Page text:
Patty Jenkins’ sequel is definitely a film made for the big screen, but where theaters will be one month from now is pretty much impossible to predict for the time being. Theater chains are just getting going and starting to slowly open locations in select places across the U.S., depending on local guidelines. International markets such as China are starting to resume life as normal, with theaters now able to operate at 50% capacity.
Geoff Johns has been part of DC Comics for over 20 years and has written titles centered on many of DC’s most famous characters, including Green Lantern, The Flash, Aquaman and the Teen Titans. In addition to his Justice League contributions, Johns has also been a producer on all the DCEU movies from the last four years, as well as TV shows like Titans and Stargirl. In 2018, Johns stepped down as both President and Chief Creative Officer of DC Entertainment to focus more on DC creative endeavors, including writing the Green Lantern Corps script.
At this point, Michael Caine is just as iconic in a Nolan movie as the filmmaker’s manipulations of time. The actor has been in every single one of his films since 2005’s Batman Begins, plus he’s simply one of the greats. In recent years though, Caine isn’t typically in a Nolan movie for an extended period of time, so Washington had the honor of having the scene to share with him. As he told it:
So, it’s easy to see why Cavill would be the likable choice. Plus, it’s always fun to do a little speculating, whether or not Henry Cavill could even be in the cards. The actor did, after all, already audition for Bond back when Daniel Craig was also auditioning. (In fact, Cavill was deemed too fat, per his own recollections.) Plus, he’s already gotten his spy on thanks to the underrated Man From U.N.C.L.E. movie from Guy Ritchie. Ultimately, the important thing here is that we’re getting close to the time we get to wave farewell to Craig and welcome in a newcomer. I can’t wait.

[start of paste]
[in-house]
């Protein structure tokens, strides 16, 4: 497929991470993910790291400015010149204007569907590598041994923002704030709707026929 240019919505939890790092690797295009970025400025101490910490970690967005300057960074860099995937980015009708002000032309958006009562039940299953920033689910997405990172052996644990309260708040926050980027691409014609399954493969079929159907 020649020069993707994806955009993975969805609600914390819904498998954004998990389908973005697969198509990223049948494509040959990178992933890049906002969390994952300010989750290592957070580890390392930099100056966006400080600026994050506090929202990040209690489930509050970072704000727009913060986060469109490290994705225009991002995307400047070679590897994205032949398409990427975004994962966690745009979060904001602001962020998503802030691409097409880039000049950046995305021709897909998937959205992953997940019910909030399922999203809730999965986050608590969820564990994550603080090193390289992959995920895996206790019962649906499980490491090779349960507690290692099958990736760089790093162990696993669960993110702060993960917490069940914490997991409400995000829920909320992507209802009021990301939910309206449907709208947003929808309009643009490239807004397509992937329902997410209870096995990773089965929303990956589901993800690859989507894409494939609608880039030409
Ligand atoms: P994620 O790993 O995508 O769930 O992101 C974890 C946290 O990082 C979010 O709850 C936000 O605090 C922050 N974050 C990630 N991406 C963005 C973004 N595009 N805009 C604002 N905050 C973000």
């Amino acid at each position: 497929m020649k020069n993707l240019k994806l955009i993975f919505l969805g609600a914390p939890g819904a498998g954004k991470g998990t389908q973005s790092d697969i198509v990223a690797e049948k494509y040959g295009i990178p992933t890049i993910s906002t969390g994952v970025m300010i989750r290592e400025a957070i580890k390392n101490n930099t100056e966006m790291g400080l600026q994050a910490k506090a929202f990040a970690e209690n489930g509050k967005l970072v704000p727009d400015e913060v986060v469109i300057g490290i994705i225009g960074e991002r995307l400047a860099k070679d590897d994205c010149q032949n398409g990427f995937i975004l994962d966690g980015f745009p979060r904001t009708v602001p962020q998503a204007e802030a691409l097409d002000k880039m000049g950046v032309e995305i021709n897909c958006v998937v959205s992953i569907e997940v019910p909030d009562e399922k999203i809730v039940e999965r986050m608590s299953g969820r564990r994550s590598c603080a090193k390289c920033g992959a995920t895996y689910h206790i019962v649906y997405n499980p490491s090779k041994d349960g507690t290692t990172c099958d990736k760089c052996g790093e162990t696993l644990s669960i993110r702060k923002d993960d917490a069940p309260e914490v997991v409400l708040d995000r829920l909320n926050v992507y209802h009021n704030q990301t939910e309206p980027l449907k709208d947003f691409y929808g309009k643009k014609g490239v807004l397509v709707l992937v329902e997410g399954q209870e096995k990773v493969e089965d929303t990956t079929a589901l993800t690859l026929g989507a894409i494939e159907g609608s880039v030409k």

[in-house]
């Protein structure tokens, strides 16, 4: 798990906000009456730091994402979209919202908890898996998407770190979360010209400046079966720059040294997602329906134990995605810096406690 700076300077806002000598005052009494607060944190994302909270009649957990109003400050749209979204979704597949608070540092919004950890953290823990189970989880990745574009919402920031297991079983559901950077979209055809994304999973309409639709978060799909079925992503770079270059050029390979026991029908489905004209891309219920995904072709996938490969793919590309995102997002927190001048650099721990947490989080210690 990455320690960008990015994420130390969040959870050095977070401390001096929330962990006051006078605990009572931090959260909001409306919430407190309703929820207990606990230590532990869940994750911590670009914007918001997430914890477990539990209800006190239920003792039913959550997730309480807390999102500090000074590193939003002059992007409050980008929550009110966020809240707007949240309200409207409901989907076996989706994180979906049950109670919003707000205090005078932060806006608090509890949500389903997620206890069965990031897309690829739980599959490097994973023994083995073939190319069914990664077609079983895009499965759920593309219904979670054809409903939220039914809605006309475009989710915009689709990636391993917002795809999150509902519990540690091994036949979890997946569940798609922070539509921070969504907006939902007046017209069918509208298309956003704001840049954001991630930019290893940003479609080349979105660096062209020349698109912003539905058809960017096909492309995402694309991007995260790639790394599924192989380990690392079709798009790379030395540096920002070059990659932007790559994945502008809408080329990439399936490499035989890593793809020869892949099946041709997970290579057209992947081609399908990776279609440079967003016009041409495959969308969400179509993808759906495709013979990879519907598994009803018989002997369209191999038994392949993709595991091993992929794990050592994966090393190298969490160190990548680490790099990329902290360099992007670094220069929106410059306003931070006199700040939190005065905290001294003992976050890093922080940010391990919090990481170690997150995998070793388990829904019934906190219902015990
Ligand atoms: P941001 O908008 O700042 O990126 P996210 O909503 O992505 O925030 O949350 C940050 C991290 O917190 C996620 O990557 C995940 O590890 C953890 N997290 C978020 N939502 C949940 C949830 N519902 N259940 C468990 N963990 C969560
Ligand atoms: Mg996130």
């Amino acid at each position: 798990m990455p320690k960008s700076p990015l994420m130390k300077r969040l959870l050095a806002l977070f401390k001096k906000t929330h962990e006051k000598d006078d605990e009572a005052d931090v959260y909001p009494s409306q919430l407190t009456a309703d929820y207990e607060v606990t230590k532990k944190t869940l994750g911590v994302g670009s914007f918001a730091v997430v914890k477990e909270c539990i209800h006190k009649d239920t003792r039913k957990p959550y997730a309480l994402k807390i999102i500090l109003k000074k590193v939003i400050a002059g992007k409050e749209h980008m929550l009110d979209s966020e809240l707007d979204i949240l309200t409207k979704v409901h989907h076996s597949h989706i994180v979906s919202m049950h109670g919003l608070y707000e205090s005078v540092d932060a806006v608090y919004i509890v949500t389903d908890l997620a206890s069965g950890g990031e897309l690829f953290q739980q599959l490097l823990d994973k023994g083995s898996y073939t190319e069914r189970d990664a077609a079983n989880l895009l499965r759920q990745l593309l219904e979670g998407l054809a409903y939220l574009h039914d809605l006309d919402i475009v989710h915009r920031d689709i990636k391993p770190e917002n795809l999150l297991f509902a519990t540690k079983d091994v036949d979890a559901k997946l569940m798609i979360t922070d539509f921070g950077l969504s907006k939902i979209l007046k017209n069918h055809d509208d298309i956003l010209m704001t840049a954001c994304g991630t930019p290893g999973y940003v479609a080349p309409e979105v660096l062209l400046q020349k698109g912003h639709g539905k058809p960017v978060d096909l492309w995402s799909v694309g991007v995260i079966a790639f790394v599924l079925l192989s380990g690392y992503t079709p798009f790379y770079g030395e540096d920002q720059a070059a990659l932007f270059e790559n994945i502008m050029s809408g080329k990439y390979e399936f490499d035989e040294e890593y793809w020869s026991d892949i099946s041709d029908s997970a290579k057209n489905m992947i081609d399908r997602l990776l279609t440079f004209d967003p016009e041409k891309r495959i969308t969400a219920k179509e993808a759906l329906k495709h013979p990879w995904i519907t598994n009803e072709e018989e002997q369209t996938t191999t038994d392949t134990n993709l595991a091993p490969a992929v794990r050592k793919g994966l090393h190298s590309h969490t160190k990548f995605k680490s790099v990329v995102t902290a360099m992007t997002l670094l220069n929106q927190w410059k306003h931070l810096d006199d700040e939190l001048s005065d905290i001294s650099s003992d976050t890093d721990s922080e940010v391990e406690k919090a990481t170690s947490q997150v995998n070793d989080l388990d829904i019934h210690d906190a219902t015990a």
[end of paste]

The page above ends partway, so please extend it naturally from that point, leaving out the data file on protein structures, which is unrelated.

As shown early on, it looks like Zhou treated his daughter like his son, training her with the knowledge of a warrior. This only starts to bring “harm” to her when she becomes a woman and her mother talks with her husband, showing her distress about Mulan perhaps not finding a match. Zhou listens to his wife and goes along with it, leading to her being met by the matchmaker, but we learn it’s actually in her nature and upbringing to want to be a warrior like her father. And when she does, he realizes he shouldn’t have placed her in a box once she reached womanhood.
If you aren’t up on the story, Cuties follows 11-year-old Amy, a Senegalese Muslim girl living in France, who joins a dance team called the “cuties,” despite her family’s traditional values. The film tackles themes of hyper-sexualization, but was not made to glorify or promote it in any way. The outcry came about because of the poster and not because people had seen the film or had the context of the imagery they were seeing in the marketing for Cuties, since the movie does not reach Netflix until September 9.
The streaming platform responded by changing the poster and issuing the following apology: